Customer story BMW Group

SimulationX helps BMW to visualize the specific characteristics of Bowden cables through a simulation model with realistic physical behavior in a quick and easy way.

As part of today’s product development at BMW, numerous technical questions are discussed on the basis of virtual vehicles.

The task at hand

Analyzing the functionality of flexible components early on to save on real parts

Whether you want to release the front hood or door locks, operate the window lift inside the door or actuate the shift cable to the gearbox – Bowden cables are all around in today’s vehicles, but usually go unnoticed by the customer. Due to their physical behavior, Bowden cables pose a particular challenge to simulation techniques. In the context of today’s product development at BMW, numerous technical questions are discussed on the basis of virtual vehicles. Flexible parts like hoses, cables and Bowden cables are usually represented as rigid parts. Their shapes, however, often deviate from the physically correct ones. A joint project between BMW and ITI tried to find ways of simulating Bowden cables that would reflect a realistic physical behavior.

A Bowden cable is a type of flexible cable used to transmit mechanical force or energy by the movement of an inner cable (most commonly of steel or stainless steel) relative to a hollow outer cable housing. The housing is generally of composite construction, consisting of a helical steel wire, often lined with plastic, and with a plastic outer sheath. 

[1]Regardless of a particular application, the behavior of Bowden cables is mostly a matter of the effective direction. Despite fundamental similarities between various applications, there is, however, a multitude of varying parameters concerning the Bowden cable itself as well as its structural and functional boundary conditions.

In order to be able to deal with certain issues at a very early stage without the need to have real parts available, BMW has chosen to go with virtual product development. However, BMW’s experience was shaped by finite elements simulation and other time-consuming methods which often required advanced hardware resources. The field of virtual system simulation was new, and the expectations for the simulation software were high.

The solution

Virtual system simulation with SimulationX

The simulation had to show not only the quasi-static shape and rest position of the balanced Bowden cable in the coordinate system of the vehicle, but also the forces applied by the customer when the corresponding mechanism is operated. These forces cause changes in shape and position of the Bowden cable. For an accurate representation, several aspects must be taken into account. The model computes the position of the Bowden cable depending on its given length, the clip positions for the fixation to the body as well as the required forces. Also friction between the inner cable and the covering sheath is part of the consideration with respect to tension, coefficient of friction and curvature radius. The location of the maximum curvature of the Bowden cable and its corresponding wrap angle are calculated as well together with the forces that are necessary to release the lock or actuate any other mechanism.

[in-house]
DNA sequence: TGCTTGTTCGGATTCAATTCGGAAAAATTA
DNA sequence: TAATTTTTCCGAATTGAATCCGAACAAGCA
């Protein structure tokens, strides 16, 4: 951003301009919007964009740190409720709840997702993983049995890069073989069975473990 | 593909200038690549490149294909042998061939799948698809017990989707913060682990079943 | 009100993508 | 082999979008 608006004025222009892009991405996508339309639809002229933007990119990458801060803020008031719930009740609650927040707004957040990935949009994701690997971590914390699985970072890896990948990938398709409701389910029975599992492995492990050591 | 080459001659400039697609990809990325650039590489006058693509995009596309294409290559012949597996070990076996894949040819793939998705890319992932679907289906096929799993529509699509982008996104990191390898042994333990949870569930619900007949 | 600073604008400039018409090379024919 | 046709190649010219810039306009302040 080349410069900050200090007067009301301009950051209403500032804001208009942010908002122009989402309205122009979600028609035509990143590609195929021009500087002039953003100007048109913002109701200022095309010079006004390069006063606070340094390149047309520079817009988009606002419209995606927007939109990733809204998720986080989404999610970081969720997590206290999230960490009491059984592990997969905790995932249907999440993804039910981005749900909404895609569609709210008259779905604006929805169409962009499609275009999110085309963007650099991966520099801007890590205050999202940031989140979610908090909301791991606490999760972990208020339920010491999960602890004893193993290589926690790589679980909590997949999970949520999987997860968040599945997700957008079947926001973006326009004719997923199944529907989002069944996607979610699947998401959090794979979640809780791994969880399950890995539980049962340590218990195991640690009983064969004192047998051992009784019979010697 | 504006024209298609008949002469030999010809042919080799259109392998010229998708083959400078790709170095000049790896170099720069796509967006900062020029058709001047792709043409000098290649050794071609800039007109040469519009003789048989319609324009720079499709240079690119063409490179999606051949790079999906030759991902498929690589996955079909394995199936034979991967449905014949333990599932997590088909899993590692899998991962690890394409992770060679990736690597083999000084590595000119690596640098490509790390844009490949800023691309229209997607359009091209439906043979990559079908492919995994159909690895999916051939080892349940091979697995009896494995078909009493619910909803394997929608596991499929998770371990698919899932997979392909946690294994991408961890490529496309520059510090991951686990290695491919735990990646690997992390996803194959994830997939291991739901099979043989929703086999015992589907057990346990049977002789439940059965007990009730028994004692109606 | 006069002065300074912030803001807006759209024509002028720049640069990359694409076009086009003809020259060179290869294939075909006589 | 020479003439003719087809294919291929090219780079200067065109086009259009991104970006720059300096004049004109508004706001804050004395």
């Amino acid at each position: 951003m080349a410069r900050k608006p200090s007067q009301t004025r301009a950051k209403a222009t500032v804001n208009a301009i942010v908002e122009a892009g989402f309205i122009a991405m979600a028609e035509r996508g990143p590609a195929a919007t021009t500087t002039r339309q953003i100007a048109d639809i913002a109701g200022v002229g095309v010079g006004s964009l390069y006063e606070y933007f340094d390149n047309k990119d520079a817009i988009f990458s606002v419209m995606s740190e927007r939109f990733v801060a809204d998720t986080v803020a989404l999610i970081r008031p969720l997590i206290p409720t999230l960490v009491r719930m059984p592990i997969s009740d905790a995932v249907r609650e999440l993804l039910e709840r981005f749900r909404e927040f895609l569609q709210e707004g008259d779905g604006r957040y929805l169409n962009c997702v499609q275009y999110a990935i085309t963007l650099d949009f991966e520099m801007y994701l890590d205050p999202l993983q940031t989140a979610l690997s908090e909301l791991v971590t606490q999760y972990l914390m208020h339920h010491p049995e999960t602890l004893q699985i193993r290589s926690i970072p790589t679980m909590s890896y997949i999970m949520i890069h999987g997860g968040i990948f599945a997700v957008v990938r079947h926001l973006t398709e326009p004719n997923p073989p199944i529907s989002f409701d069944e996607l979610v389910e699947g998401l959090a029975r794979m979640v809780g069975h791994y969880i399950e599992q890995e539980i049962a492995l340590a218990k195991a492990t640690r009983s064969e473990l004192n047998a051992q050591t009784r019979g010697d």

During the project it became apparent that the simulation time can be reduced to a minimum when the computation is split into two phases. That means that the results from the pre-simulation are used as input parameters for the main simulation. The pre-simulation determines the static starting position of the Bowden cables and is used for multiple main simulation runs. During the pre-simulation, the shape and position of the sheath is computed without the inner cable taken into account. Key input parameters for this part are the dimensions of the Bowden cable, such as length and diameter, the clip positions that represent the fixation to the body and the coefficient of friction between inner cable and sheath. The main simulation delivers the actuation forces, the changes in the Bowden cable’s shape which these forces cause and the time-dependent behavior of the involved system components. The simulated changes in shape and position can be visualized not only in the SimulationX 3D view, but also transferred to a 3D CAD system.

The benefits

Evaluating and safeguarding usability on a virtual basis


By and large, virtual product development depends on the quality of simulation results, while the acceptance of simulation results relies heavily on the comparison against measured data taken from real hardware. This was also the case during the project “Bowden Cables” when suitable scenarios were used for evaluation purposes like releasing the front hood or a door lock via inner and outer door handles. In each scenario, simulation results matched the measured data to a great extent. SimulationX offers the possibility to map specific features of Bowden cables to a simulation model which comes close to reality. One of the major benefits of SimulationX is that all calculations can be run on a laptop with a 32 bit operating system. The developed models have enabled BMW to predict a system’s behavior at a very early stage of the design phase and to show the impact of parameter variations on the usability straightaway. This is already of great importance in today’s virtual prototype development and will become even more relevant in the future.

Source: [1] Andrew Alder and others: Bowden Cable.

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